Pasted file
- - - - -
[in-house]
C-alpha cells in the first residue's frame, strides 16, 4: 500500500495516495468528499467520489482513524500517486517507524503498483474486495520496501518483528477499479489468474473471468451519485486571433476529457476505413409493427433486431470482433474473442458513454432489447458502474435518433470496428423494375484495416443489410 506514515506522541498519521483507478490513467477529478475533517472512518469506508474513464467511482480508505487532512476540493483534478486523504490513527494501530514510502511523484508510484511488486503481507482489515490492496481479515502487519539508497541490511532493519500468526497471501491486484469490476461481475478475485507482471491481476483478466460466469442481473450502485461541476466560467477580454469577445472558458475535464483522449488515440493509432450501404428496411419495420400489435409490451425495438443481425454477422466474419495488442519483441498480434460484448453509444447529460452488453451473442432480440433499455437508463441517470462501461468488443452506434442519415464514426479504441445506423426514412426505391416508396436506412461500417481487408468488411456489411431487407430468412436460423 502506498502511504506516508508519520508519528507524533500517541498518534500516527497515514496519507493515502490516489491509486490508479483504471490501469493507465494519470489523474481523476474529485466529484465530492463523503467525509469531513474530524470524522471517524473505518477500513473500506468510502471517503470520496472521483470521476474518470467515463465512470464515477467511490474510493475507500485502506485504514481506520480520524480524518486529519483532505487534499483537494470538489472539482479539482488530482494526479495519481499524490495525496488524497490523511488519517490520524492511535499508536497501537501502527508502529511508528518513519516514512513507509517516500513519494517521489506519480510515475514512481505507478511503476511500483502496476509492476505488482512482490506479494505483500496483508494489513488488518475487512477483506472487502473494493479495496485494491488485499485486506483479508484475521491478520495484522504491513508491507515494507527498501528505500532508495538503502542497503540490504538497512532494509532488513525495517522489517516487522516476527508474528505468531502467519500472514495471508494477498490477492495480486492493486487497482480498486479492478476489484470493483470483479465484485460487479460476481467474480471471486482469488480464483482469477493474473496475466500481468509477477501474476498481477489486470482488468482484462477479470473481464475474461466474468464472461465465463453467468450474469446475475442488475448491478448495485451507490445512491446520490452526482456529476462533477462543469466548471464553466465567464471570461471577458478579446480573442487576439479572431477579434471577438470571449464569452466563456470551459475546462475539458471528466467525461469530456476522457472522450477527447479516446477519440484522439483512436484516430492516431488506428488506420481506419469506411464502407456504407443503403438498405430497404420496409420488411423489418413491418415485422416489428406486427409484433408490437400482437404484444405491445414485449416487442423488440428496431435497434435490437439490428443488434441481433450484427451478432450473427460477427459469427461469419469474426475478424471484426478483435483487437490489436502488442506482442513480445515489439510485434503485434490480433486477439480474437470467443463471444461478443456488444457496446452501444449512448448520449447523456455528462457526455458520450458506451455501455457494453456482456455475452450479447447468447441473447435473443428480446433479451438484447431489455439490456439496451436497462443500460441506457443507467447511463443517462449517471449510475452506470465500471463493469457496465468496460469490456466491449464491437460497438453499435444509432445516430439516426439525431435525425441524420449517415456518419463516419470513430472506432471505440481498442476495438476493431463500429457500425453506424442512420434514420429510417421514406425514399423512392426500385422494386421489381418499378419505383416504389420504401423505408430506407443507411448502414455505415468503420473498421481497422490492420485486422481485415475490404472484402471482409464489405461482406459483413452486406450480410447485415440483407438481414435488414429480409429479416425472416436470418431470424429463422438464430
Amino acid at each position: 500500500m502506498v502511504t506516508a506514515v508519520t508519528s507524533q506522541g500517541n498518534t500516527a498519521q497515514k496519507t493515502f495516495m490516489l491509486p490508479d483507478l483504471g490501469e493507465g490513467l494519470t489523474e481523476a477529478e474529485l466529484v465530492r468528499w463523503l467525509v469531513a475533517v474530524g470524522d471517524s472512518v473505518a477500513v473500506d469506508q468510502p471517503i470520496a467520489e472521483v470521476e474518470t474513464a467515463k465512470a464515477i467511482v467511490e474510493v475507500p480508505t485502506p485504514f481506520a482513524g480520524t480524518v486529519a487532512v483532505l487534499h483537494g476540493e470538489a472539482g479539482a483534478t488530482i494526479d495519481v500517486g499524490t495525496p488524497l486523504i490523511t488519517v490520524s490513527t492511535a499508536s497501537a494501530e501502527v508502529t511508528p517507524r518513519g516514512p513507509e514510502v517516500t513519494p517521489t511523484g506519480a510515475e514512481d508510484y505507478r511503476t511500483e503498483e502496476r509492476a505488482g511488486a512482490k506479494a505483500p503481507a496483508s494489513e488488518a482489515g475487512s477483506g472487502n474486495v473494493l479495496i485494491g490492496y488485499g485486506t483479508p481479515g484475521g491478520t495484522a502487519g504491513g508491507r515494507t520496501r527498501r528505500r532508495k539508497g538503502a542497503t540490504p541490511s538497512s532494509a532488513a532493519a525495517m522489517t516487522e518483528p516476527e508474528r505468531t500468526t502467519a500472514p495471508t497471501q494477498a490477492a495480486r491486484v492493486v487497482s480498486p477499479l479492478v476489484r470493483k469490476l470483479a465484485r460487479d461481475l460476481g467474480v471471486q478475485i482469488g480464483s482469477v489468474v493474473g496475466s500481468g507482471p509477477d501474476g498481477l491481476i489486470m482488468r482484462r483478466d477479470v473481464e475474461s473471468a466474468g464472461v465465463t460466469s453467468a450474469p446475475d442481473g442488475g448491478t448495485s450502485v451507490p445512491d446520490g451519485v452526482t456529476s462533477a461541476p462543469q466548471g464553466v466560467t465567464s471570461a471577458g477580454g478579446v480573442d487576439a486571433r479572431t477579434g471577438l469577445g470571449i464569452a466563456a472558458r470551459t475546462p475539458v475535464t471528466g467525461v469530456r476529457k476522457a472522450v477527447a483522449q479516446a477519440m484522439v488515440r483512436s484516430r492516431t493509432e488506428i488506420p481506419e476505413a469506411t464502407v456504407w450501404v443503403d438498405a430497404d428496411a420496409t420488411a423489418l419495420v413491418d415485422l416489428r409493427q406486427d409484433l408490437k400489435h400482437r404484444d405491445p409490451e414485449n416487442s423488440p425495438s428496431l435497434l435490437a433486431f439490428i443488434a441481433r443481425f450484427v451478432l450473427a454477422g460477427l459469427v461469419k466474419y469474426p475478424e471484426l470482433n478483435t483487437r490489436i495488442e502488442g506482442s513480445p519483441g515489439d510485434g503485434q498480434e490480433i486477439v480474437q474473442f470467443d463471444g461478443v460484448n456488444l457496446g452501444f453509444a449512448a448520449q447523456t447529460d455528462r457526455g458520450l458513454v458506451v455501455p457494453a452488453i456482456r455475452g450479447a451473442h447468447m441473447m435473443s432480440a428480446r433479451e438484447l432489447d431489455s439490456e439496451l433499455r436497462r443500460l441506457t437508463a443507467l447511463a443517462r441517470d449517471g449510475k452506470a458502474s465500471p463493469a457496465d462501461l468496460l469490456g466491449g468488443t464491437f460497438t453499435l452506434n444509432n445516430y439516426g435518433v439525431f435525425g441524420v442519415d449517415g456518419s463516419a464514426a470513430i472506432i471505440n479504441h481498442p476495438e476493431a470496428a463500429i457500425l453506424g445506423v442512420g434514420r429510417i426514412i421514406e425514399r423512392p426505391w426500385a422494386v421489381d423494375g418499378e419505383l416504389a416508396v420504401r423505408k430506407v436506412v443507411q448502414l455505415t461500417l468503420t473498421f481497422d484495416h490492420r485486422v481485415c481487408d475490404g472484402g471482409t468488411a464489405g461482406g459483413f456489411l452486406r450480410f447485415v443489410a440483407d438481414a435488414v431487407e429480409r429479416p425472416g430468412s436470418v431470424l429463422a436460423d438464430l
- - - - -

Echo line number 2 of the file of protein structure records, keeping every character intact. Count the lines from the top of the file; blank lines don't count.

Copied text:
C-alpha cells in the first residue's frame, strides 16, 4: 500500500495516495468528499467520489482513524500517486517507524503498483474486495520496501518483528477499479489468474473471468451519485486571433476529457476505413409493427433486431470482433474473442458513454432489447458502474435518433470496428423494375484495416443489410 506514515506522541498519521483507478490513467477529478475533517472512518469506508474513464467511482480508505487532512476540493483534478486523504490513527494501530514510502511523484508510484511488486503481507482489515490492496481479515502487519539508497541490511532493519500468526497471501491486484469490476461481475478475485507482471491481476483478466460466469442481473450502485461541476466560467477580454469577445472558458475535464483522449488515440493509432450501404428496411419495420400489435409490451425495438443481425454477422466474419495488442519483441498480434460484448453509444447529460452488453451473442432480440433499455437508463441517470462501461468488443452506434442519415464514426479504441445506423426514412426505391416508396436506412461500417481487408468488411456489411431487407430468412436460423 502506498502511504506516508508519520508519528507524533500517541498518534500516527497515514496519507493515502490516489491509486490508479483504471490501469493507465494519470489523474481523476474529485466529484465530492463523503467525509469531513474530524470524522471517524473505518477500513473500506468510502471517503470520496472521483470521476474518470467515463465512470464515477467511490474510493475507500485502506485504514481506520480520524480524518486529519483532505487534499483537494470538489472539482479539482488530482494526479495519481499524490495525496488524497490523511488519517490520524492511535499508536497501537501502527508502529511508528518513519516514512513507509517516500513519494517521489506519480510515475514512481505507478511503476511500483502496476509492476505488482512482490506479494505483500496483508494489513488488518475487512477483506472487502473494493479495496485494491488485499485486506483479508484475521491478520495484522504491513508491507515494507527498501528505500532508495538503502542497503540490504538497512532494509532488513525495517522489517516487522516476527508474528505468531502467519500472514495471508494477498490477492495480486492493486487497482480498486479492478476489484470493483470483479465484485460487479460476481467474480471471486482469488480464483482469477493474473496475466500481468509477477501474476498481477489486470482488468482484462477479470473481464475474461466474468464472461465465463453467468450474469446475475442488475448491478448495485451507490445512491446520490452526482456529476462533477462543469466548471464553466465567464471570461471577458478579446480573442487576439479572431477579434471577438470571449464569452466563456470551459475546462475539458471528466467525461469530456476522457472522450477527447479516446477519440484522439483512436484516430492516431488506428488506420481506419469506411464502407456504407443503403438498405430497404420496409420488411423489418413491418415485422416489428406486427409484433408490437400482437404484444405491445414485449416487442423488440428496431435497434435490437439490428443488434441481433450484427451478432450473427460477427459469427461469419469474426475478424471484426478483435483487437490489436502488442506482442513480445515489439510485434503485434490480433486477439480474437470467443463471444461478443456488444457496446452501444449512448448520449447523456455528462457526455458520450458506451455501455457494453456482456455475452450479447447468447441473447435473443428480446433479451438484447431489455439490456439496451436497462443500460441506457443507467447511463443517462449517471449510475452506470465500471463493469457496465468496460469490456466491449464491437460497438453499435444509432445516430439516426439525431435525425441524420449517415456518419463516419470513430472506432471505440481498442476495438476493431463500429457500425453506424442512420434514420429510417421514406425514399423512392426500385422494386421489381418499378419505383416504389420504401423505408430506407443507411448502414455505415468503420473498421481497422490492420485486422481485415475490404472484402471482409464489405461482406459483413452486406450480410447485415440483407438481414435488414429480409429479416425472416436470418431470424429463422438464430